Australia deny 'binge drinking' led to humiliation in Tri-Nations

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The Independent Online

Australia have denied that it was a binge-drinking culture that led to their Tri-Nations defeat and the resignation of Wayne Bennett as national coach.

The Australian Rugby League's chairman, Colin Love, said that a leaked manager's report, which seemed to suggest a persistent problem, had been quoted out of context. "Players and officials have told me that it was the quietest tour of all time," he said. "There was no regular binge drinking and limited alcohol consumption during the entire tour."

The teetotal Bennett has bridled at suggestions that his successor, Ricky Stuart, will be better at keeping the players in check by virtue of being "one of the boys. Just look at the Sydney Roosters' track record over the last four or five years for some of their bad behaviour and tell me whether that approach works," he said

Love has also spoken out in Bennett's support. "No one in rugby league has been firmer than Wayne Bennett on the need to curb binge drinking by players," he said.

It was one of Stuart's Sydney players, Anthony Minichiello, who was involved in the main incident of the tour, when a restaurant window was broken in France. The ARL has accepted that the damage was accidental, but has ordered Minichiello to do community work with junior clubs in Sydney.

Stuart is an intriguing appointment in another sense, as he is already on record as asserting that next year's Tri-Nations should be postponed until after the 2008 World Cup.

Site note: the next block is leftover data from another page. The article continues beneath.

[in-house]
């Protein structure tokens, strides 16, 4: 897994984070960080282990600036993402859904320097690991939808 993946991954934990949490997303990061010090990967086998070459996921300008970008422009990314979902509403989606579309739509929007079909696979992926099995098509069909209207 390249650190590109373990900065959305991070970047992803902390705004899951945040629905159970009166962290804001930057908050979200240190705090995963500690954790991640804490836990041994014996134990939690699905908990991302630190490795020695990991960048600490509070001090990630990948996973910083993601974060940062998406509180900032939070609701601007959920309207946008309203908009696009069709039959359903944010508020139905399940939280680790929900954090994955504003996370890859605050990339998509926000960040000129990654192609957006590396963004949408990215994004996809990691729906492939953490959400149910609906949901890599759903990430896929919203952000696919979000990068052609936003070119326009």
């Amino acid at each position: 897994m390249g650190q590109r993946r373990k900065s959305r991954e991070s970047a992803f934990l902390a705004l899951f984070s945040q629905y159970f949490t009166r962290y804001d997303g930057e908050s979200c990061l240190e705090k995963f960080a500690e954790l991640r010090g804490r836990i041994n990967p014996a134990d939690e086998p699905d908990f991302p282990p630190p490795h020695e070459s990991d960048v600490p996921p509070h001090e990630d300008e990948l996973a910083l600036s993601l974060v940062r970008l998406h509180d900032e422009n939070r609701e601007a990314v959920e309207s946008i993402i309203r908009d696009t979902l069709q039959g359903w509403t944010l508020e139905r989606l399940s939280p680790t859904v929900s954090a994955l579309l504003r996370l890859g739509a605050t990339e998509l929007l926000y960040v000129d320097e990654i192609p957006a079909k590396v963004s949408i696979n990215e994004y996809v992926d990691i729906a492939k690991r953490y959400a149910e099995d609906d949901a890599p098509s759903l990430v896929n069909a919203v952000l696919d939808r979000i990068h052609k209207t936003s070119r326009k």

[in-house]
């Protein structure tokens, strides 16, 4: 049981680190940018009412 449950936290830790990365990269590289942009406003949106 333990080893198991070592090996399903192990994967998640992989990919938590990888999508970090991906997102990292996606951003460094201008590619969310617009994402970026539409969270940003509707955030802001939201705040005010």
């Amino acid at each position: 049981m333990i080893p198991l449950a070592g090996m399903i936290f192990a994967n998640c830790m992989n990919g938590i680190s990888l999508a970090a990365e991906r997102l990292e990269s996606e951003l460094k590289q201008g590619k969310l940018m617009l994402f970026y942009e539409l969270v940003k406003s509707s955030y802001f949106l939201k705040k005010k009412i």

Stuart has also revealed that the Roosters will not release Adrian Morley to play for Bradford against Wests-Tigers in the World Club Challenge in February. Morley spent the latter stages of the season on loan to the Bulls and helped them to win the Super League title.

The Great Britain prop, Paul King, is likely to miss the start of next season with Hull while he recovers from surgery on his wrist. King is making progress with his other problem, however, after working with a hypnotherapist on his fear of flying.

Hull will play two away games in France against the new Super League club, the Catalan Dragons, and their coach, John Kear, is anxious that King should overcome his phobia to be able to travel for those fixtures.

The former Test winger, Karl Pratt, has cast doubt on whether he will play for Doncaster, despite joining them last week following his retirement at Bradford because of a persistent shoulder injury. Pratt has ambitions to coach and is likely to concentrate on that.